University of Sheffield report sparks parliamentary debate on the importance of international students to the UK

Representatives supporting the report outside the House of Commons

The House of Commons will today (6 June 2013) debate the value of international students to the UK, urging the government to remove international students from immigration targets, just weeks after a University of Sheffield report demonstrated their importance to the economy. The debate has been secured by Sheffield MP Paul Blomfield and colleagues in a cross-party alliance pressing the Government for change.

The debate is strongly welcomed by The University of Sheffield and its Students' Union who have been working with MPs of all parties to support the call for change, citing an independent report commissioned by the University which has found that international students provide a net benefit of £120 million to the Sheffield economy each year.

University of Sheffield Vice-Chancellor Professor Sir Keith Burnett said: "The University of Sheffield is asking the government to look again at the way international students, who are so vital to our world-leading universities and to the UK economy, are counted alongside immigrants. It is crucial that a wider debate about levels of immigration does not unwittingly deter the most talented international students who make such a powerful contribution to the success of British universities, and to the UK more widely.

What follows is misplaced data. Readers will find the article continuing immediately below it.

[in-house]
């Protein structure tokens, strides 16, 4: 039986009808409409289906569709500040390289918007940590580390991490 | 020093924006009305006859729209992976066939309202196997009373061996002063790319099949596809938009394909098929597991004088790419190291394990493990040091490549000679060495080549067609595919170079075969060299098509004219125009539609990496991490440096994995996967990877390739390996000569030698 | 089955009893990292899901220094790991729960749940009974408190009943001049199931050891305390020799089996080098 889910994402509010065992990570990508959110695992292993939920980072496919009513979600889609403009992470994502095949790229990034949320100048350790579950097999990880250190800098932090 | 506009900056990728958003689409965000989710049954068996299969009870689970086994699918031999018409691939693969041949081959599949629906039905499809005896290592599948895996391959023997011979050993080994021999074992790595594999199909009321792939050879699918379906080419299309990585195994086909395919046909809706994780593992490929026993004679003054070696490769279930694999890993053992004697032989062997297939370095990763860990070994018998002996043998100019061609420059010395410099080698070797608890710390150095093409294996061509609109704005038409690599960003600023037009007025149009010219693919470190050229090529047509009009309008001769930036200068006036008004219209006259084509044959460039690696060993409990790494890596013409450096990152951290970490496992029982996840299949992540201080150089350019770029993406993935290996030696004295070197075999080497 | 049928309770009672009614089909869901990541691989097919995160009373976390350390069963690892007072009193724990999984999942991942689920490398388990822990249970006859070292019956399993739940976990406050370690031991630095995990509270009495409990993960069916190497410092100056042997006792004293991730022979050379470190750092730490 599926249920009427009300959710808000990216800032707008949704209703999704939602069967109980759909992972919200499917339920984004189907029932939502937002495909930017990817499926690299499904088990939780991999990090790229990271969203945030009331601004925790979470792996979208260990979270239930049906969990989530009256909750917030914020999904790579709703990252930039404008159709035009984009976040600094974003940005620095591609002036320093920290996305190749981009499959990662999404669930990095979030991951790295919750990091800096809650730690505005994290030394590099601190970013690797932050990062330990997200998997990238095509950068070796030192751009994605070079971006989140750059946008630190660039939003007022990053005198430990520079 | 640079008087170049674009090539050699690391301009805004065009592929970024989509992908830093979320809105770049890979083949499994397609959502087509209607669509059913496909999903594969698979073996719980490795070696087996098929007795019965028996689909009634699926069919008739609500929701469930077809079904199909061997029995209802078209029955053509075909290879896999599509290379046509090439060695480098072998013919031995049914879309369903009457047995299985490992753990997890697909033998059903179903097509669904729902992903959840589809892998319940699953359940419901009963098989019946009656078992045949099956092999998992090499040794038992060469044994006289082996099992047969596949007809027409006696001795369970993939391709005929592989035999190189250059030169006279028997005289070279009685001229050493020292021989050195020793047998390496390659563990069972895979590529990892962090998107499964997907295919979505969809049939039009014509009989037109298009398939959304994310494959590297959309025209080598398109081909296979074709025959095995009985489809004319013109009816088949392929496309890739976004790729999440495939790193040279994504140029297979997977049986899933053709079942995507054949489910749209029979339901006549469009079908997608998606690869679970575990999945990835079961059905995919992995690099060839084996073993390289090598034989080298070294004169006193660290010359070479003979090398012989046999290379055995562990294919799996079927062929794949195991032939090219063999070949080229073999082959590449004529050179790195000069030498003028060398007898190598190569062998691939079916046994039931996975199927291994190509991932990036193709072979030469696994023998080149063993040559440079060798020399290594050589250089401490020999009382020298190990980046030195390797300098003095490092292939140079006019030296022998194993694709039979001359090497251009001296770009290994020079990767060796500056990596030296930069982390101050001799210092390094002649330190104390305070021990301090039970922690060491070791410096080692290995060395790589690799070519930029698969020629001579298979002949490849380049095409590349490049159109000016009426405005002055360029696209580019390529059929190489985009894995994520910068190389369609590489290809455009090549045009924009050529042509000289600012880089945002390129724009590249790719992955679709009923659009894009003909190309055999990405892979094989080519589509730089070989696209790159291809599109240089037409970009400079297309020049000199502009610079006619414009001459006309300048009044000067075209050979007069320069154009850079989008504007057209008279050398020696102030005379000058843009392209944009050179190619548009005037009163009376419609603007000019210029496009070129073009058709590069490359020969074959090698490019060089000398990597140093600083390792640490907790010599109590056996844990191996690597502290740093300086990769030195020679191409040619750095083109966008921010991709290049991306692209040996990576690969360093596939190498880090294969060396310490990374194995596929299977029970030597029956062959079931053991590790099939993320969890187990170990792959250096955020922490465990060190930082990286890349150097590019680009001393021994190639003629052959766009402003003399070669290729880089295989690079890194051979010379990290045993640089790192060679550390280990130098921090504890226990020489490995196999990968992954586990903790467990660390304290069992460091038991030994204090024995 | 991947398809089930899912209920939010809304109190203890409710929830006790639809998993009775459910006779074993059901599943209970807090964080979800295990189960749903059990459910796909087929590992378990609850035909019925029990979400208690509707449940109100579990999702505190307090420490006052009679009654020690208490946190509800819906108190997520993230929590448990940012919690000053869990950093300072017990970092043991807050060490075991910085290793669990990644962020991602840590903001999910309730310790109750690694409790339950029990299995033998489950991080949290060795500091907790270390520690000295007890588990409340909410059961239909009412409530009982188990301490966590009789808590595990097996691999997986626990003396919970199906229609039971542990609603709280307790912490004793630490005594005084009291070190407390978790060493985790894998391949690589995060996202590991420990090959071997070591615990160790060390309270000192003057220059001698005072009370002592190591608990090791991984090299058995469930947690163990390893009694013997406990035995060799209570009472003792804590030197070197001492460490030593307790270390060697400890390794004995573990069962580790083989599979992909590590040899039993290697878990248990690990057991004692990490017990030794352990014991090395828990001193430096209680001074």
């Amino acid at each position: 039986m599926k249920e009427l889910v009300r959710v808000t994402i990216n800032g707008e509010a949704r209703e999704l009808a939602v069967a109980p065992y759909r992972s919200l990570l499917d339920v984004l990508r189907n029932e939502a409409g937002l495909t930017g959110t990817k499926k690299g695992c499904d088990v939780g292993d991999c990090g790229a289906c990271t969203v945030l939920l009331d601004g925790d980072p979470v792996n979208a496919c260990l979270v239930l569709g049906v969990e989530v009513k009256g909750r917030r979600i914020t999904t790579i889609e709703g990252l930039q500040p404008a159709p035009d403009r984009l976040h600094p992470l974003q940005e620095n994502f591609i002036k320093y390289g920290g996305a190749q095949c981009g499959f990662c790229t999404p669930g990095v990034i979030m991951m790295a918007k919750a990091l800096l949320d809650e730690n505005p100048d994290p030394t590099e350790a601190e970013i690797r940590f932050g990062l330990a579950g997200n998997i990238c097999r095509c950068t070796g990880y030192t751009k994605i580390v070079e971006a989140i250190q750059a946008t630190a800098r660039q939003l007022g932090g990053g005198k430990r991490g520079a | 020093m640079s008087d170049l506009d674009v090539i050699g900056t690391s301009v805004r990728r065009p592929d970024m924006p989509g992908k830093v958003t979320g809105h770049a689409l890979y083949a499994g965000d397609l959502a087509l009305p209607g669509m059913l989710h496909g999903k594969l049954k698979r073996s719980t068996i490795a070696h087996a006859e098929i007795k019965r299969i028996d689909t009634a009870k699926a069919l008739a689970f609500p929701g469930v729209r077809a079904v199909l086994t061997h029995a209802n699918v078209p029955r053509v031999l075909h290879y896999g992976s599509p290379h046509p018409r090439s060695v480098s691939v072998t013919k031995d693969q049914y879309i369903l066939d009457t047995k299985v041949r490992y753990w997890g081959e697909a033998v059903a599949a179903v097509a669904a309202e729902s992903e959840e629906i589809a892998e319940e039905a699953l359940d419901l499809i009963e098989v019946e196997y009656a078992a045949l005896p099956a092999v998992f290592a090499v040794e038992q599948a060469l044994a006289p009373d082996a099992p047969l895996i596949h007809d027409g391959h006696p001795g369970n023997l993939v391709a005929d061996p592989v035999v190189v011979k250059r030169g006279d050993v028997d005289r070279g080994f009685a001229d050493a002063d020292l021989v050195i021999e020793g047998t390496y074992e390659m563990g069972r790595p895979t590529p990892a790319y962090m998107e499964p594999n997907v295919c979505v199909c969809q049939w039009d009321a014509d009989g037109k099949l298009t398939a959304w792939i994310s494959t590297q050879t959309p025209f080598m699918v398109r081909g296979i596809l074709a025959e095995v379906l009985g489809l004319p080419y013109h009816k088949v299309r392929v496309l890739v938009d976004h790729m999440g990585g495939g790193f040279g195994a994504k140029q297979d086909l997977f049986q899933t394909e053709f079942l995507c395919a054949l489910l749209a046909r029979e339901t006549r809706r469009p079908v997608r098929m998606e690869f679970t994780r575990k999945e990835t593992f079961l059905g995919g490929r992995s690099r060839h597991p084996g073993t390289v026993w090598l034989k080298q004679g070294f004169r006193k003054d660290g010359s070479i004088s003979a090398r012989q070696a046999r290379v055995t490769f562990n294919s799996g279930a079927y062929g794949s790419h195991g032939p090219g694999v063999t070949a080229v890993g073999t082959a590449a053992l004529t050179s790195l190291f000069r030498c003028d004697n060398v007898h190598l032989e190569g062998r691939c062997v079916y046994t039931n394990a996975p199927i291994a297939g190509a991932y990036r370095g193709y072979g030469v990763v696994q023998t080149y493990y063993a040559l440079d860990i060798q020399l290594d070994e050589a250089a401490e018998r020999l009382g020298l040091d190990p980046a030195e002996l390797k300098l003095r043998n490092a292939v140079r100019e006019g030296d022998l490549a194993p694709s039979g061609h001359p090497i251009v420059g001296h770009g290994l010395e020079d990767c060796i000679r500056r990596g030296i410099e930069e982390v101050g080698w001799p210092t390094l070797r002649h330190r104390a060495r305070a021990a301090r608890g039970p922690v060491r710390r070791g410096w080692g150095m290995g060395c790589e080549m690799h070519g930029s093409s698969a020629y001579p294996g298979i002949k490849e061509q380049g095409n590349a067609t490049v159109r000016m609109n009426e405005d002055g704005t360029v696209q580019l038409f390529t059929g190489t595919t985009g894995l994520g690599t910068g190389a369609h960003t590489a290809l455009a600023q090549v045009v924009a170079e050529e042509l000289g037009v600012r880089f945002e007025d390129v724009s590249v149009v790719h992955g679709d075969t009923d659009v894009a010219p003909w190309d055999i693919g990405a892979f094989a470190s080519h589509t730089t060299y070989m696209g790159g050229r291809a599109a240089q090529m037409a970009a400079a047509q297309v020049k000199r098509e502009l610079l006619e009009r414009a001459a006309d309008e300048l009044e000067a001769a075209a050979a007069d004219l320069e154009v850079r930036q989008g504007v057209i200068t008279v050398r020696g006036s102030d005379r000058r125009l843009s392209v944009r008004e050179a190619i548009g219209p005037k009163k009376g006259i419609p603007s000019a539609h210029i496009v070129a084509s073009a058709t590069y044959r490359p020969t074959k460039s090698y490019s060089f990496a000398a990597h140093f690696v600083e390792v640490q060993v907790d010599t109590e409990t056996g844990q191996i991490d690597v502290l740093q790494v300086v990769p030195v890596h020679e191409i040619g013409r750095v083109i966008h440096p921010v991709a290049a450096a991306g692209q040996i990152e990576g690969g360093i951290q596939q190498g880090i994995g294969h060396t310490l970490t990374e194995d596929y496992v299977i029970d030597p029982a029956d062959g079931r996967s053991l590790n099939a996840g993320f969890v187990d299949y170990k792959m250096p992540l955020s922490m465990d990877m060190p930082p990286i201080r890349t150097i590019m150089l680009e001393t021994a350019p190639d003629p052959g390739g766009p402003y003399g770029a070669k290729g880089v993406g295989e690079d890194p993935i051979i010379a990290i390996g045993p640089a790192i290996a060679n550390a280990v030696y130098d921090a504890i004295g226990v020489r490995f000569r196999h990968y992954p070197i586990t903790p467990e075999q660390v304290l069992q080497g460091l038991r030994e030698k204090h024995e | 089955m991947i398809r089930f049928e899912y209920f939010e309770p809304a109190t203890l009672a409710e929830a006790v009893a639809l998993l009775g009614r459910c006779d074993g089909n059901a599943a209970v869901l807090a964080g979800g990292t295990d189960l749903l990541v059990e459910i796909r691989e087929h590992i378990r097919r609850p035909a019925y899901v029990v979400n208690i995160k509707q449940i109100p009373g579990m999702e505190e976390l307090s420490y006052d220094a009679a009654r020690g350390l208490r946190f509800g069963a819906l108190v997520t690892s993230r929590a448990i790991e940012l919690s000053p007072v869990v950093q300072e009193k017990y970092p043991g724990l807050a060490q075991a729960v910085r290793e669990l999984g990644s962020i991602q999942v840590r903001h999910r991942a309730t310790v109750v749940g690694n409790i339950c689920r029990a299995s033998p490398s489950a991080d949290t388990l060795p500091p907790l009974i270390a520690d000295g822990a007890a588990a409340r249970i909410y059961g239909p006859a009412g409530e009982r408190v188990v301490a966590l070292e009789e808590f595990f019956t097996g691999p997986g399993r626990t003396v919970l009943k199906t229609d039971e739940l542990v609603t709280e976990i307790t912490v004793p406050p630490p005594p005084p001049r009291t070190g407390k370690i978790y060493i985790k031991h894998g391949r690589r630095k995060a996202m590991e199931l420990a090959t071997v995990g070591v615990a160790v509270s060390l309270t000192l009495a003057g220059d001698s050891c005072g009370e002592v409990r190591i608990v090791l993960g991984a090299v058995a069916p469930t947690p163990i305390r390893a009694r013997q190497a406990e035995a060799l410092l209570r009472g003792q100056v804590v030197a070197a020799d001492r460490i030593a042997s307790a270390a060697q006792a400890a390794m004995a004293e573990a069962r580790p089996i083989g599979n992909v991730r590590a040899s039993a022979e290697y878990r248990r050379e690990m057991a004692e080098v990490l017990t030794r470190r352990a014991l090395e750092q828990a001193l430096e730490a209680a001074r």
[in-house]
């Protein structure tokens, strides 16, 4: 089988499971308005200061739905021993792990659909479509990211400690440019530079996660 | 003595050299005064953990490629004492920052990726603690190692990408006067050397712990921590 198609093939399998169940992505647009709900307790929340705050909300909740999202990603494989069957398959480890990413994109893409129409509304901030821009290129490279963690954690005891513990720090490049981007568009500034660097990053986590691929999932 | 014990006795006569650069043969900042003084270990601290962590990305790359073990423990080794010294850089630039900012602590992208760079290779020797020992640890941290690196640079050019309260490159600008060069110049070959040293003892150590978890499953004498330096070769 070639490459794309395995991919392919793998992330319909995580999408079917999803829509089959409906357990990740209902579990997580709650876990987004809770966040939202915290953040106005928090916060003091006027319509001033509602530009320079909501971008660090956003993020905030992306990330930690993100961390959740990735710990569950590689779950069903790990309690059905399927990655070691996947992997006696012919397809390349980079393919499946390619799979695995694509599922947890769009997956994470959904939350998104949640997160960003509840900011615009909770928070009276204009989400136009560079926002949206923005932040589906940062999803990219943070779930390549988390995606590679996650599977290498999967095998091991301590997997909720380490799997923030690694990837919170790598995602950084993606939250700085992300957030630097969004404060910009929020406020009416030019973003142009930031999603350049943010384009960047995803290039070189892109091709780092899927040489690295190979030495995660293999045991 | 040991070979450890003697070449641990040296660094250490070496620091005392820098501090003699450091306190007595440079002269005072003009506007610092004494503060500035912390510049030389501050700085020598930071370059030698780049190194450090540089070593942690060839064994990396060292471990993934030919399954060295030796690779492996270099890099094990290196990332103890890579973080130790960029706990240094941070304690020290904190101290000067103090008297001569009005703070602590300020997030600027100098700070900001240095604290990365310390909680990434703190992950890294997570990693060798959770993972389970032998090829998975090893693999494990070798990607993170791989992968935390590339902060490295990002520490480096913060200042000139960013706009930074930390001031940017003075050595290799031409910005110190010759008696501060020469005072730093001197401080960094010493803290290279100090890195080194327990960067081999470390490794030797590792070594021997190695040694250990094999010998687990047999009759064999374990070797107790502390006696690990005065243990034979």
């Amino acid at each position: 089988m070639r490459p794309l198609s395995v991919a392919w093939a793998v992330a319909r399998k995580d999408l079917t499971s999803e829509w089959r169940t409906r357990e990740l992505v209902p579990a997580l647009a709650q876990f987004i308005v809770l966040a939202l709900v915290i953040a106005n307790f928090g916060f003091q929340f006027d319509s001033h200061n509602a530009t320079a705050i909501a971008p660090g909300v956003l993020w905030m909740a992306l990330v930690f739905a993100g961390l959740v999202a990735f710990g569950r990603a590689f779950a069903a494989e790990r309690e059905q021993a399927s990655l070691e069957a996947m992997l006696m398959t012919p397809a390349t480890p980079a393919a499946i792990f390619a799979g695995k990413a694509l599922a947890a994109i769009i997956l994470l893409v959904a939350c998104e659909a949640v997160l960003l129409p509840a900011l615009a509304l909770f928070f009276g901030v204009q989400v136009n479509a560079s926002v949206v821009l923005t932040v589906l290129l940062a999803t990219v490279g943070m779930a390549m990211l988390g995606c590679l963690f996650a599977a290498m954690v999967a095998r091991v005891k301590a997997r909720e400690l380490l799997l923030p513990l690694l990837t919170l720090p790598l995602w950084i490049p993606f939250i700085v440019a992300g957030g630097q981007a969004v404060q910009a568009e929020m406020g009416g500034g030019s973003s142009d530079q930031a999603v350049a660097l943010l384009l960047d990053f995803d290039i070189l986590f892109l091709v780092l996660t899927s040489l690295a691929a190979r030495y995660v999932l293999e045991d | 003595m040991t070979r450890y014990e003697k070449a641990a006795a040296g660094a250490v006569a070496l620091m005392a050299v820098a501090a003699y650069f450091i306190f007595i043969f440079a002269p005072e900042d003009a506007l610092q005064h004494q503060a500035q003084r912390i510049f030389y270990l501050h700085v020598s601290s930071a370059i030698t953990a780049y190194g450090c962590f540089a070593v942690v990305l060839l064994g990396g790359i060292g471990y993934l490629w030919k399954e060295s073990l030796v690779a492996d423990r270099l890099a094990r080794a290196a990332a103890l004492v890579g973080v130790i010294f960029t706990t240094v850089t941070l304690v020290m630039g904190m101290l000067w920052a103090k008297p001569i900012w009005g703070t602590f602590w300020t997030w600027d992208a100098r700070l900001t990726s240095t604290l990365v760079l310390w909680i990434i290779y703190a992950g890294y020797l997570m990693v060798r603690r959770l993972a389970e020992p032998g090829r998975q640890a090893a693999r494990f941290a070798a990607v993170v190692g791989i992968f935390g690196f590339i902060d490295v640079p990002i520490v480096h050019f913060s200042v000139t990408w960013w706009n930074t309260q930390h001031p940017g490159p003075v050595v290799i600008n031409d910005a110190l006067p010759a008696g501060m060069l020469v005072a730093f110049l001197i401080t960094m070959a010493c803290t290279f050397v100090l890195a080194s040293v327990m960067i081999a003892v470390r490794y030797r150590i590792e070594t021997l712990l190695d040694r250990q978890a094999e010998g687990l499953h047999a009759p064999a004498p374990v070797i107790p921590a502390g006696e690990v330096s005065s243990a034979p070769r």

"In a city like Sheffield, and indeed across the UK, international students bring skills, talents and investment which are make or break for our world-class universities and for regional economies. Many of our international students are postgraduates in subjects like science, medicine and engineering where we have a known skills gap. International students don’t just attend lectures, they create new enterprises, support our work with industry and serve as doctors in the region's hospitals.

"In short, our city and region need our international students and we must be careful not to lose them. This position is strongly supported by business in Sheffield, who know exactly how crucial our vibrant international community is to our city, and I know from speaking to other Vice-Chancellors that the position is exactly the same across the rest of the country."

Sheffield Central MP Paul Blomfield has been a leading voice in Parliament calling for change, but he is far from alone. Calls on the government to think again about this vital area of the UK economy and education have come from Universities UK, the Russell Group of the UK's elite research-led universities, the National Union of Students, business leaders and an unprecedented five Parliamentary Select Committees.

A simultaneous debate on the issue will also take place in the House of Lords today, introduced by the former British Ambassador to the European Union and the United Nations Lord Hannay.

Paul Blomfield said: "I've been pressing this issue since the University of Sheffield and their Students' Union first raised it with me over two years ago. We've built considerable support for change and the independent report commissioned by the University has provided powerful evidence to back our arguments. International students not only add to the vitality of our universities and their research capacity, but are hugely important to our economy. We must make sure that we don’t miss out in this growing world market because of ill-considered visa rules."

Additional information